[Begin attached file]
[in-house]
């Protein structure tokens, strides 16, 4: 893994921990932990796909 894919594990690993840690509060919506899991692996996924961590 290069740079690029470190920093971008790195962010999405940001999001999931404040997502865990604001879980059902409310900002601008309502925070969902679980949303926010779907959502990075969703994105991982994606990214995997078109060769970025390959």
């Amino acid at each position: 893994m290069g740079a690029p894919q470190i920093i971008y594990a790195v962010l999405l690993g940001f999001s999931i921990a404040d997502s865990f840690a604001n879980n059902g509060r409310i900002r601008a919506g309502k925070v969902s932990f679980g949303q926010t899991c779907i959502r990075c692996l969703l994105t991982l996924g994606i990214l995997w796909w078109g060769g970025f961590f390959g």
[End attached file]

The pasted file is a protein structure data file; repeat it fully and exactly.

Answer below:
[in-house]
């Protein structure tokens, strides 16, 4: 893994921990932990796909 894919594990690993840690509060919506899991692996996924961590 290069740079690029470190920093971008790195962010999405940001999001999931404040997502865990604001879980059902409310900002601008309502925070969902679980949303926010779907959502990075969703994105991982994606990214995997078109060769970025390959």
């Amino acid at each position: 893994m290069g740079a690029p894919q470190i920093i971008y594990a790195v962010l999405l690993g940001f999001s999931i921990a404040d997502s865990f840690a604001n879980n059902g509060r409310i900002r601008a919506g309502k925070v969902s932990f679980g949303q926010t899991c779907i959502r990075c692996l969703l994105t991982l996924g994606i990214l995997w796909w078109g060769g970025f961590f390959g």